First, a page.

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Early Film Production Methods

Where We Made the Movies

Early filmmakers had two restrictions that governed how and where films were made. First, early film required a great deal of light for proper exposure, and controlled lighting systems had yet to be invented. So filmmakers looked for ways to maximize sunlight. Rooftop studios, rotating studios with removable roofs, outdoor studios, and glass studios are some of the most common solutions. Click through the images above for famous examples and more information (some of this will be on the exam!).

The last image above shows the second restriction filmmakers struggled with–the size of the cameras. While the Cinematographe was fairly small, many of the early systems had extremely large and bulky cameras, making shooting on location extremely difficult. However, inventors were working on solving this problem–and by 1912, we see the development and standardization of smaller, more portable cameras, such as the Bell & Howell camera.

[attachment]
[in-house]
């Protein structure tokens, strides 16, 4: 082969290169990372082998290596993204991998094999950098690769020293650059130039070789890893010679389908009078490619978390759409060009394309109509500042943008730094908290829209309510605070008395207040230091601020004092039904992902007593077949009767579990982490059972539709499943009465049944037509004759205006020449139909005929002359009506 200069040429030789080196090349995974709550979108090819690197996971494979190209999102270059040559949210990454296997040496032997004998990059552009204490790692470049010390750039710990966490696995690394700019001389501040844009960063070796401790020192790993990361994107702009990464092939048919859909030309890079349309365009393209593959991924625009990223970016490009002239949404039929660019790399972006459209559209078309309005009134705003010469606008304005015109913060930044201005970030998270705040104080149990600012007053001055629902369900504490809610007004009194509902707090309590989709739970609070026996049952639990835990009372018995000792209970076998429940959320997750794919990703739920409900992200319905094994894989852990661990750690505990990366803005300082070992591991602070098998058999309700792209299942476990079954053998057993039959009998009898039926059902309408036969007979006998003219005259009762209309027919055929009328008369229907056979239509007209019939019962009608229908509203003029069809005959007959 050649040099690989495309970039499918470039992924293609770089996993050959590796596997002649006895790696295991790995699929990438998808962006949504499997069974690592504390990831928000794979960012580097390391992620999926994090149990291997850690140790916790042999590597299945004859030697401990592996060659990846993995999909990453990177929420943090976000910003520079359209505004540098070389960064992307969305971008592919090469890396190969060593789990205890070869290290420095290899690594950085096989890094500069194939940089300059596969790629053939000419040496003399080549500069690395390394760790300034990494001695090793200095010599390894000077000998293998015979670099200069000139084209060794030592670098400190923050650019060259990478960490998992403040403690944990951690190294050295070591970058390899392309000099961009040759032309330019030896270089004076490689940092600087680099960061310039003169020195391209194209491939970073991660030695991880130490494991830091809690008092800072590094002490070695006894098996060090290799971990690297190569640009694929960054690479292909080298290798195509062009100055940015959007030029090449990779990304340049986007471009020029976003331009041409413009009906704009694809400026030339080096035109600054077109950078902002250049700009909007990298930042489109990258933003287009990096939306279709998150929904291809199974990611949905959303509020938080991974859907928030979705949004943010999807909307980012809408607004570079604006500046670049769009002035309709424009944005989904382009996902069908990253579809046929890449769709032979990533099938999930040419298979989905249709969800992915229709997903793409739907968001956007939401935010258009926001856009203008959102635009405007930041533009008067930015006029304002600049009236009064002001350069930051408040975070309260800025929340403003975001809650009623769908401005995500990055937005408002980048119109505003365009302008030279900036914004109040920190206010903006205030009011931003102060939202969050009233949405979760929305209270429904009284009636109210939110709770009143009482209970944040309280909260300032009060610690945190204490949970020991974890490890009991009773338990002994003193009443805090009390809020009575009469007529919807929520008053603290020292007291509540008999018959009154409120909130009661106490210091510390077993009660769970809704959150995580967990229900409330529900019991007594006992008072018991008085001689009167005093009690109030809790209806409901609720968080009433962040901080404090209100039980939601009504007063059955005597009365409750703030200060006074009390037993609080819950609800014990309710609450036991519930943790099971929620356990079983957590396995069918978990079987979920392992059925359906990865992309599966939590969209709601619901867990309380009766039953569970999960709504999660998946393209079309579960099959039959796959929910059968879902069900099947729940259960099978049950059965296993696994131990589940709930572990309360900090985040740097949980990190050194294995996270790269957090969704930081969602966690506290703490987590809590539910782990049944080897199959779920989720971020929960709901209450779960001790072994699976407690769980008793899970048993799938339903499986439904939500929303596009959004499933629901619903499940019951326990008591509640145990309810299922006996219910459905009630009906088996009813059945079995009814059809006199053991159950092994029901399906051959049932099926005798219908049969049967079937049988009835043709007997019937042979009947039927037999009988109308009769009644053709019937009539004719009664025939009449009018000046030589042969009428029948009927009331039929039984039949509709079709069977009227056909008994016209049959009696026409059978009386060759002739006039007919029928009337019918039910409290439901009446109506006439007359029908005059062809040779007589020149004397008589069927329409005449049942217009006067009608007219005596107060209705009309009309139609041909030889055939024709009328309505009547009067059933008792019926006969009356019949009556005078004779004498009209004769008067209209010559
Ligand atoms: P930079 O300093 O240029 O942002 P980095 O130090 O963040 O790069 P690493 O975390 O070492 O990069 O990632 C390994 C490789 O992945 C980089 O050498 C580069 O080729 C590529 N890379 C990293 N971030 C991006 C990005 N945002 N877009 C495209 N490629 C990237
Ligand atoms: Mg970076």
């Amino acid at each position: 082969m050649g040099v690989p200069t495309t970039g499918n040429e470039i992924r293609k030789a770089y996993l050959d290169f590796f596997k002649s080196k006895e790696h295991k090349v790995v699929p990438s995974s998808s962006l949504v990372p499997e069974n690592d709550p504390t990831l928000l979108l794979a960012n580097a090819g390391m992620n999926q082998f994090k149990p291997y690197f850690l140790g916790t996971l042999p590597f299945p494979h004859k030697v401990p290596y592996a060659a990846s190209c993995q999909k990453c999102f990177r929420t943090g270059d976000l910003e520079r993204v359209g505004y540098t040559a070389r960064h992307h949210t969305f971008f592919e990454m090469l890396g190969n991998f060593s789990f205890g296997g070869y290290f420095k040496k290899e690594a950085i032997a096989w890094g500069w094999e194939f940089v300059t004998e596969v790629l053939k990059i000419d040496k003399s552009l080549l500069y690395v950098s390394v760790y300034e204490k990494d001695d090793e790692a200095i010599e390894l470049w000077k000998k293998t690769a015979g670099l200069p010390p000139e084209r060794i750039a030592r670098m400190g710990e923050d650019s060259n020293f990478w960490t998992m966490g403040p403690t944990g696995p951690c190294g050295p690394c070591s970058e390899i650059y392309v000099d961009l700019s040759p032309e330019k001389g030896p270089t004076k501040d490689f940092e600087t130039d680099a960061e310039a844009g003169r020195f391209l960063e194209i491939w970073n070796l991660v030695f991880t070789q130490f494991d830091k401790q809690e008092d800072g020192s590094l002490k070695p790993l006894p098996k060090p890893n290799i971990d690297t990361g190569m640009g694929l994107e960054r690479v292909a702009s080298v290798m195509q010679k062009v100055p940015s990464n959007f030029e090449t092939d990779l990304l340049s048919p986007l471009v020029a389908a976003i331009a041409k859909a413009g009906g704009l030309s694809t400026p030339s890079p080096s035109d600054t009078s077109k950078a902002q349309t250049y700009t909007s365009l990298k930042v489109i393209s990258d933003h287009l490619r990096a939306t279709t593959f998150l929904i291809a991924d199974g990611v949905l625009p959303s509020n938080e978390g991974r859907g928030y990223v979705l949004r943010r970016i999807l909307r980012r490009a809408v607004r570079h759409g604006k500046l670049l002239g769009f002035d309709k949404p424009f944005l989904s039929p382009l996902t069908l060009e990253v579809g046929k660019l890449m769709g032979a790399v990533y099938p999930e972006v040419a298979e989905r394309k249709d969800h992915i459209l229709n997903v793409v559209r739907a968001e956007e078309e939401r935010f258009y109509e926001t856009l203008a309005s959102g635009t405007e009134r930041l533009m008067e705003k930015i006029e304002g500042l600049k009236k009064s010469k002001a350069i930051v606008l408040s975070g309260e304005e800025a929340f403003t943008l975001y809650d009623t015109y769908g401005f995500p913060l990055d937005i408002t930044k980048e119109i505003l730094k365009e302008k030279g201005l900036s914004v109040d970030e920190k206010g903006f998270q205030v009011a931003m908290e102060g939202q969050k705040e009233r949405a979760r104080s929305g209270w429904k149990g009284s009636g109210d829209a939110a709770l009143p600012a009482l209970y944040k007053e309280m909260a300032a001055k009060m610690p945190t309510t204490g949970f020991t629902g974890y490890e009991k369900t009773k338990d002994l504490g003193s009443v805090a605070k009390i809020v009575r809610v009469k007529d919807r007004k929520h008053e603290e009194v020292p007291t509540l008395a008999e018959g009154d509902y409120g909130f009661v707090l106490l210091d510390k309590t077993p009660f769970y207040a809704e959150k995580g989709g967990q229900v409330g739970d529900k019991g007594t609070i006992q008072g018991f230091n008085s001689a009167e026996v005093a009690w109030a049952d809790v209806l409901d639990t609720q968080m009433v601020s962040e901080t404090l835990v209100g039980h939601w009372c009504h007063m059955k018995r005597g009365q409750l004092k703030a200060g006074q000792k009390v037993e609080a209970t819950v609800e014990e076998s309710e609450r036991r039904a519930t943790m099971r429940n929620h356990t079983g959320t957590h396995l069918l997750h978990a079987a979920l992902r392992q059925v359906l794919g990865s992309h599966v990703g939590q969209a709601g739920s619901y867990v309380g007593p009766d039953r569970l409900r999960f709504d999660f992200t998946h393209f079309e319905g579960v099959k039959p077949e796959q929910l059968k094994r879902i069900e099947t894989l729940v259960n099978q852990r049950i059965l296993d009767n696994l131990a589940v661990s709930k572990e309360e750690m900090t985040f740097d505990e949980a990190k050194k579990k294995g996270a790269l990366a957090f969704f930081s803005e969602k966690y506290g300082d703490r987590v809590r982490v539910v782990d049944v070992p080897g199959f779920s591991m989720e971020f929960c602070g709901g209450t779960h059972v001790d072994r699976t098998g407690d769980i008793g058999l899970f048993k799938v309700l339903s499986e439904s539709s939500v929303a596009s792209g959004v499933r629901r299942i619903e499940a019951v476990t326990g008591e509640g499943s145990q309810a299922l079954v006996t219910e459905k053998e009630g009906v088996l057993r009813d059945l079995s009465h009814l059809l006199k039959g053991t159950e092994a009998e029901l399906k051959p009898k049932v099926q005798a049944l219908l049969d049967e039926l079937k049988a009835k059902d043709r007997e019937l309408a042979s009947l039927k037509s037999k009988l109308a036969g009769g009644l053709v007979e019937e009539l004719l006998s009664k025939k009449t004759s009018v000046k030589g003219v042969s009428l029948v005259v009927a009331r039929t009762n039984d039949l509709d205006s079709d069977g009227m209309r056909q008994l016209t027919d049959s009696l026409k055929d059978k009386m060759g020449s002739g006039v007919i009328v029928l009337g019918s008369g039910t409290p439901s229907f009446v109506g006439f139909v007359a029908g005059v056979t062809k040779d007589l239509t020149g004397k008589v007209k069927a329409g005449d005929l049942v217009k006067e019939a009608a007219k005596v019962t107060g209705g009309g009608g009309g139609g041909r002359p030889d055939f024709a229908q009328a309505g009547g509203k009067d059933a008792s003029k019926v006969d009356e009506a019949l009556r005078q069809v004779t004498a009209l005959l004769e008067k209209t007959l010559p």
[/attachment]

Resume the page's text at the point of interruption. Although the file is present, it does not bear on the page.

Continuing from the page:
Early Film Production Methods

A Brief History of Movie Cameras

Bell & Howell Camera

The Bell & Howell all-metal camera, c. 1912. Bell & Howell became a significant contributor to the development of motion picture camera technology – especially in the direction of smaller, lighter, and consumer-friendly. Click the button to page through a┬ábrief slideshow on the history of motion picture cameras.

Early Film Production Methods

Production Mode: The Cameraman System


Early cinema’s production system is called the “Cameraman System” because it made a single individual responsible for all the technical and artistic elements of making a film. No doubt this was extremely stressful!